Did you know the sperm count of mankind has dropped by 60% since 1973? It's in a new book called Countdown by Shanna Swan, an environmental and reproductive epidemiologist at Icahn School of Medicine at Mount Sinai in New York.
As reported by Erin Brockovich in The Guardian, "
Following the trajectory we are on, Swan’s research suggests sperm counts could reach zero by 2045. Zero. Let that sink in. That would mean no babies. No reproduction. No more humans."
Forgive us for alarming you, but here is what The Guardian reported:
"The chemicals to blame for this crisis are found in everything from plastic containers and food wrapping, to waterproof clothes and fragrances in cleaning products, to soaps and shampoos, to electronics and carpeting. Some of them, called PFAS, are known as “forever chemicals”, because they don’t breakdown in the environment or the human body. They just accumulate and accumulate – doing more and more damage, minute by minute, hour by hour, day by day. Now, it seems, humanity is reaching a breaking point."
How many couples do you know are having fertility problems? More than the number of fingers on both hands for me. The official number is 1 in 5 couples which is crazy in itself, but also - how many are going unreported? The number is most likely bigger.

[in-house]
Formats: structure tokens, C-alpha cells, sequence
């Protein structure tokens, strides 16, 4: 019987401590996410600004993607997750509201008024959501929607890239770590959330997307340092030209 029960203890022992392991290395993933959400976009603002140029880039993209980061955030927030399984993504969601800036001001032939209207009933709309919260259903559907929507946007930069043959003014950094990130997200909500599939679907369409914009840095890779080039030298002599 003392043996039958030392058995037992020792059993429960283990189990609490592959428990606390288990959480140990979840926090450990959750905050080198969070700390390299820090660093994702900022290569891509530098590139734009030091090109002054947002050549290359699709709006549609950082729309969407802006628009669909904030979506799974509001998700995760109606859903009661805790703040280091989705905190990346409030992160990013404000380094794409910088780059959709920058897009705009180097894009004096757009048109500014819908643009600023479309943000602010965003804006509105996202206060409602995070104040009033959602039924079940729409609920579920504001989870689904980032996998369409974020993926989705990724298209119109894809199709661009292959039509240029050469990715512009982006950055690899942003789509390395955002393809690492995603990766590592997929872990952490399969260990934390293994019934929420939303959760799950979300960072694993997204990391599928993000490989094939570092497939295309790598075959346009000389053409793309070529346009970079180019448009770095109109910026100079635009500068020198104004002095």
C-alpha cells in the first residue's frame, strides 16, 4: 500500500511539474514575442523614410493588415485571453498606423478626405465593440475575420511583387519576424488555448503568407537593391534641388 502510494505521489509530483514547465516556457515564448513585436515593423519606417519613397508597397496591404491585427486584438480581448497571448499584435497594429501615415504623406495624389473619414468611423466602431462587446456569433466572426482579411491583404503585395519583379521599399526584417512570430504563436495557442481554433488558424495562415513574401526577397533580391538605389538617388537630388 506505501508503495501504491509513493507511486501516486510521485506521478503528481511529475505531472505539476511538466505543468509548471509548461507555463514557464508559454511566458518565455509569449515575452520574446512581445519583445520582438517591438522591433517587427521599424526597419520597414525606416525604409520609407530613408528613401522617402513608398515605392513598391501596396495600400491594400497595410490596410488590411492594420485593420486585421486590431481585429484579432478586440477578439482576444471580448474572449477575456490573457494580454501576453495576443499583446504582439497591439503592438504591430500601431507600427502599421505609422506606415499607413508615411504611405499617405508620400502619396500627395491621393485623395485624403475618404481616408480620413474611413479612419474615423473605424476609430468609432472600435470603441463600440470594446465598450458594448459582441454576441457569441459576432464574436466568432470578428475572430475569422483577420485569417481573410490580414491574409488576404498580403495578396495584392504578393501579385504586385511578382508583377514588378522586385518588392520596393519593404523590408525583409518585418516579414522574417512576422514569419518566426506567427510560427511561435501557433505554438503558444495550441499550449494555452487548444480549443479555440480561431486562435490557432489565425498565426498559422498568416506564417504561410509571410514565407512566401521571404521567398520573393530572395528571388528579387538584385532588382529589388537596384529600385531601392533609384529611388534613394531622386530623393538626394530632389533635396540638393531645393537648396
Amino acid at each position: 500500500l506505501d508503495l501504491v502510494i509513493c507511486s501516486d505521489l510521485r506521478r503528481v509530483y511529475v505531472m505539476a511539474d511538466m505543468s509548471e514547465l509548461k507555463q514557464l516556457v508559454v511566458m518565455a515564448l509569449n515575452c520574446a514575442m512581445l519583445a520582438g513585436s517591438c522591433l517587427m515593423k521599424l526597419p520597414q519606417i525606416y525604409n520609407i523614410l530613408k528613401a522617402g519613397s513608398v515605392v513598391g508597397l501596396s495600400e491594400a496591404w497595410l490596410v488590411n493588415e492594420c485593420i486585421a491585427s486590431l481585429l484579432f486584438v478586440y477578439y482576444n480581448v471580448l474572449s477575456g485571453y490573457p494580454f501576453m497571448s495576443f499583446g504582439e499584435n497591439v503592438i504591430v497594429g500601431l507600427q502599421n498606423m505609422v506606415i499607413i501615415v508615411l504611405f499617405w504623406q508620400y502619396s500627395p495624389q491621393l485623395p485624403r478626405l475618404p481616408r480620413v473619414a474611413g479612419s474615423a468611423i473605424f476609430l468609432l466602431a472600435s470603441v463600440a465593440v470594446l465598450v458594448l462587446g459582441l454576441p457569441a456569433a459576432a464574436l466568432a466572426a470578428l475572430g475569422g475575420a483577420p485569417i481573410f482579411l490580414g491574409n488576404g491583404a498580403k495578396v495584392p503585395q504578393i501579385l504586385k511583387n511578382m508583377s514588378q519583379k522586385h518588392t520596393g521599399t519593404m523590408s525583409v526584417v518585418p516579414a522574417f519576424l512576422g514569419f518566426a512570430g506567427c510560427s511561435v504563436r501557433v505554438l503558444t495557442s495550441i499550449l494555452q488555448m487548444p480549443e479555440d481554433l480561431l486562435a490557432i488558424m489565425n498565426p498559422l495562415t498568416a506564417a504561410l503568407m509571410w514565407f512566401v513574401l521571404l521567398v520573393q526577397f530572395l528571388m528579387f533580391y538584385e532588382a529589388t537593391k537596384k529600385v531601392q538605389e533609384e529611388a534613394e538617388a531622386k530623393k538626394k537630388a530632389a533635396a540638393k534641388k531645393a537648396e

“In some parts of the world, the average twentysomething woman today is less fertile than her grandmother was at 35,” Swan writes. In addition to that, Swan finds that, on average, a man today will have half of the sperm his grandfather had.
"Swan’s research finds that these chemicals aren’t just dramatically reducing semen quality, they are also shrinking penis size and volume of the testes. This is nothing short of a full-scale emergency for humanity.
"Swan’s book echoes previous research, which has found that PFAS harms sperm production, disrupts the male hormone and is correlated to a “reduction of semen quality, testicular volume and penile length”. These chemicals are literally confusing our bodies, making them send mix messages and go haywire.
"The European Union has restricted several phthalates in toys and sets limits on phthalates considered “reprotoxic” – meaning they harm the human reproductive capacities – in food production. In the United States, a scientific study found phthalate exposure “widespread” in infants, and that the chemicals were found in the urine of babies who came into contact with baby shampoos, lotions and powders. Still, aggressive regulation is lacking, not least because of lobbying by chemical industry giants."
Where to start reducing your chemical load? I know we bang on and on about this, but number one is your personal care products. That's perfume, body lotion, shampoo, conditioner, moisturiser. The stuff you put all over your skin every day of your life, sometimes twice a day.
Think about how many chemicals you are using every day and aim to reduce your chemical load. The washing up liquid, the dishwasher tablets, the spray n wipe, the everything you are coming into contact with on a daily or weekly basis! Time to switch to natural perfume, clean beauty products and cleaning products that are kind to your body and to the planet.